Posts for tag: oral hygiene
IS A KILLER HIDING RIGHT UNDER YOUR NOSE ??
Each year in the U.S. alone, approximately 48,250 individuals are newly diagnosed with oral cancer. Unfortunately at this time the majority are found as late-stage disease. This accounts for the very high death rate; about half those diagnosed will not survive more than five years. The Oral Cancer Foundations says that “while smoking and tobacco use are still major risk factors, the fastest growing segment of oral cancer patients is young, heathy, nonsmoking individuals due to the connection to the HPV virus. The good news is that a dentist or hygienist can see or feel the precancerous tissue changes which might lead to a cancer. The examination will only take 3 to 7 minutes of your time and is always done as part of a comprehensive, routine dental visit. Everyone over the age of 18 should be screened annually. The visual and tactile exam is inexpensive, painless and quick.
Who should get screened?
Every adult. Oral cancer can often be caught early, even as a pre-cancer. With early detection, survival rates are high and the side effects from treatment are at their lowest. Like other screenings you engage in such as cervical, skin, prostate, colon and breast examinations, oral cancer screenings are an effective means of finding cancer at its early, highly curable stages. Make them part of your annual health check-ups.
What are the risk factors?
There are two distinct pathways by which most people come to oral cancer. One is through the use of tobacco and alcohol, a long term historic problem and cause, and the other is through exposure to the HPV16 virus (human papilloma virus version 16), which is now the leading cause of oropharyngeal cancers in the US, and the same one, which is responsible for the vast majority of cervical cancers in women.
Signs & Symptoms:
* RED AND/OR WHITE DISCOLORATIONS OF THE SOFT TISSUE OF THE MOUTH
* ANY SORE WHICH DOES NOT HEAL WITHIN 14 DAYS
* HOARSENESS WHICH LASTS FOR A PROLONGED PERIOD OF TIME
* A SENSATION THAT SOMETHING IS STUCK IN YOUR THROAT WHEN SWALLOWING
* UNEXPLAINED NUMBNESS IN THE MOUTH
* EAR PAIN THAT OCCURS ON ONE SIDE ONLY
* A SORE UNDER A DENTURE, WHICH EVEN AFTER ADJUSTMENT OF THE DENTURE, STILL DOES NOT HEAL
* A LUMP OR THICKENING THAT DEVELOPS IN THE MOUTH OR ON THE NECK
Early Detection Saves Lives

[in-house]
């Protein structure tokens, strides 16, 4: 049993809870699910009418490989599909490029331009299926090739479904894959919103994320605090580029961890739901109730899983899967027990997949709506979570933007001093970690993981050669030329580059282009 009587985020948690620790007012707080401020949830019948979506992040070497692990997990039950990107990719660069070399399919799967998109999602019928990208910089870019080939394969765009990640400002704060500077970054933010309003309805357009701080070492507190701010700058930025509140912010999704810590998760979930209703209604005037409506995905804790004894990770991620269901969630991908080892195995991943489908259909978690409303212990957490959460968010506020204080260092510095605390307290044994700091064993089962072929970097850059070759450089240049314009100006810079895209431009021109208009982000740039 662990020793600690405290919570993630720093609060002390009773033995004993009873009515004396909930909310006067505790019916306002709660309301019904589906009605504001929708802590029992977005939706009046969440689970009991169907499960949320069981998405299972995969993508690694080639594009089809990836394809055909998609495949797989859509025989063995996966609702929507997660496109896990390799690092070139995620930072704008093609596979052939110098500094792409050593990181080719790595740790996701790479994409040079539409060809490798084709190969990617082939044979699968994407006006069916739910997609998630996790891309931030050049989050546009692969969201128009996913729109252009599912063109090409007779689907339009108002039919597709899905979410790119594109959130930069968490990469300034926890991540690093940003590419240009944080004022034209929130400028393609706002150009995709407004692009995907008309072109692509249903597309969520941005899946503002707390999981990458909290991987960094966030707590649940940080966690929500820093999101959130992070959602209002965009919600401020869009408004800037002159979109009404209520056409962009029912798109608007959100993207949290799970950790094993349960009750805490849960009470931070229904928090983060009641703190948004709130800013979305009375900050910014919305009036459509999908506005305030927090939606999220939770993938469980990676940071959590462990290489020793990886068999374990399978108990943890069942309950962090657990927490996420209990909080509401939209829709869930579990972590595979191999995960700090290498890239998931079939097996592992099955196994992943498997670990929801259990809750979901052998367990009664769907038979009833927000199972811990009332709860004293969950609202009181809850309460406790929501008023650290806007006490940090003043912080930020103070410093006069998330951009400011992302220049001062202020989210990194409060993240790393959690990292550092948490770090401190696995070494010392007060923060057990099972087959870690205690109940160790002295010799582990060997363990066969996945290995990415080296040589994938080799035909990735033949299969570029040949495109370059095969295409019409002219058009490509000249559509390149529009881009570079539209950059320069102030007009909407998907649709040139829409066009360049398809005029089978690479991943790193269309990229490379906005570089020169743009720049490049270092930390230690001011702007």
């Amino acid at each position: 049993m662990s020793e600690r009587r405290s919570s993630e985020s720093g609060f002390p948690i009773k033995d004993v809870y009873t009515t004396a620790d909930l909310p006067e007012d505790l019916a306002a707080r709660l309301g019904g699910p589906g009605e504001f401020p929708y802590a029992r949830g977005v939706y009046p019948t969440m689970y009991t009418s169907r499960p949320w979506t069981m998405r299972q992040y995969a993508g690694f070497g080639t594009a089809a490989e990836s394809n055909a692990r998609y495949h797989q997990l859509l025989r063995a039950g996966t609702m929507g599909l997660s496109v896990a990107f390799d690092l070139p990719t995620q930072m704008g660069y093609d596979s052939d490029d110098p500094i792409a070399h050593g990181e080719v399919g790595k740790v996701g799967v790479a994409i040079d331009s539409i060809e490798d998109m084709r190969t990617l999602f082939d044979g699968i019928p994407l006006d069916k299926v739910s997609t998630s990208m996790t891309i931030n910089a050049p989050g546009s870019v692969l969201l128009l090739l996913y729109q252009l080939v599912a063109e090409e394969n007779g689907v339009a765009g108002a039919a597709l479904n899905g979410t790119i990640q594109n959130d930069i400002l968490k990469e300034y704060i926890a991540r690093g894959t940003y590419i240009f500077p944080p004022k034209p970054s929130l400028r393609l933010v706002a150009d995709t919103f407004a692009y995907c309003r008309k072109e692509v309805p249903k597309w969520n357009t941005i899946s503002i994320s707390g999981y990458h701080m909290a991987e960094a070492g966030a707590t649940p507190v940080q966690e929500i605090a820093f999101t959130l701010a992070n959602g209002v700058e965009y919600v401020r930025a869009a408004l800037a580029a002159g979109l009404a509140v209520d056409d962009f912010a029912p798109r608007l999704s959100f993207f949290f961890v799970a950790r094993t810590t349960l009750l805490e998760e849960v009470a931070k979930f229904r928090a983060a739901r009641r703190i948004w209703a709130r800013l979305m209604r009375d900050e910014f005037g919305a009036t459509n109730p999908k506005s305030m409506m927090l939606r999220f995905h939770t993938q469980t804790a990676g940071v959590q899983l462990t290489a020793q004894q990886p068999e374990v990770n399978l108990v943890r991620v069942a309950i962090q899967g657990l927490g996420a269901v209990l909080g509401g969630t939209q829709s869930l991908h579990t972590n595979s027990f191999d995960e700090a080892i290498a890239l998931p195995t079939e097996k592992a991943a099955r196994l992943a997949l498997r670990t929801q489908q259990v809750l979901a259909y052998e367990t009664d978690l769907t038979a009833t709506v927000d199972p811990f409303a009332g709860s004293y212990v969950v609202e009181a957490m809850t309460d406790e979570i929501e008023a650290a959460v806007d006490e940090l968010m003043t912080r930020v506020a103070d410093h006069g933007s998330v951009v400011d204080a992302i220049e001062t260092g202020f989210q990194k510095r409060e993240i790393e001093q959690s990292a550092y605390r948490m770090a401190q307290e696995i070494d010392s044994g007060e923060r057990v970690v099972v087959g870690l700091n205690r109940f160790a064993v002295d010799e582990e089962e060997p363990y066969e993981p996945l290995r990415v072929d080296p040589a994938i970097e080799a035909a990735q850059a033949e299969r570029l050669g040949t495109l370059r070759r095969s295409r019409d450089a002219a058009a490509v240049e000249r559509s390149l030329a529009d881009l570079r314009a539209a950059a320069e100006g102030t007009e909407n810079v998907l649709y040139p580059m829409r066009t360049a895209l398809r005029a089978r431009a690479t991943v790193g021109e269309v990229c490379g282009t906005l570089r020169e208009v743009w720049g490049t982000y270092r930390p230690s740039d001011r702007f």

Your dentist is your number one chance for early diagnosis of oral cancers. At each routine dental exam, we perform an oral cancer screening, looking for any suspicious lesions or melanomas. In the event we discover an area of concern, we will refer you to a surgeon for a biopsy to rule out cancer.
In honor of Oral Cancer Awareness Month, Gargano Family Dentistry will be offering free oral cancer screenings during the month of April. If you have any questions about oral cancer or you have not had a recent dental exam, please don’t hesitate to get in touch with us. Call 203-239-2356 or 203-239-0678 to make an appointment for your complimentary screening or to schedule your next comprehensive dental exam.
For more information about oral cancer, please log onto The Oral Cancer Foundation’s official website at www.oralcancer.org.
Are bleeding gums something you should be concerned about? Dear Doctor magazine recently posed that question to Dr. Travis Stork, an emergency room physician and host of the syndicated TV show The Doctors. He answered with two questions of his own: “If you started bleeding from your eyeball, would you seek medical attention?” Needless to say, most everyone would. “So,” he asked, “why is it that when we bleed all the time when we floss that we think it’s no big deal?” As it turns out, that’s an excellent question — and one that’s often misunderstood.
First of all, let’s clarify what we mean by “bleeding all the time.” As many as 90 percent of people occasionally experience bleeding gums when they clean their teeth — particularly if they don’t do it often, or are just starting a flossing routine. But if your gums bleed regularly when you brush or floss, it almost certainly means there’s a problem. Many think bleeding gums is a sign they are brushing too hard; this is possible, but unlikely. It’s much more probable that irritated and bleeding gums are a sign of periodontal (gum) disease.
How common is this malady? According to the U.S. Centers for Disease Control, nearly half of allÂ Americans over age 30 have mild, moderate or severe gum disease — and that number increases to 70.1 percent for those over 65! Periodontal disease can occur when a bacteria-rich biofilm in the mouth (also called plaque) is allowed to build up on tooth and gum surfaces. Plaque causes the gums to become inflamed, as the immune system responds to the bacteria. Eventually, this can cause gum tissue to pull away from the teeth, forming bacteria-filled “pockets” under the gum surface. If left untreated, it can lead to more serious infection, and even tooth loss.
What should you do if your gums bleed regularly when brushing or flossing? The first step is to come in for a thorough examination. In combination with a regular oral exam (and possibly x-rays or other diagnostic tests), a simple (and painless) instrument called a periodontal probe can be used to determine how far any periodontal disease may have progressed. Armed with this information, we can determine the most effective way to fight the battle against gum disease.
Above all, don’t wait too long to come in for an exam! As Dr. Stork notes, bleeding gums are “a sign that things aren’t quite right.” Â If you would like more information about bleeding gums, please contact us or schedule an appointment. You can read more in the Dear Doctor magazine article “Bleeding Gums.” You can read the entire interview with Dr. Travis Stork in Dear Doctor magazine.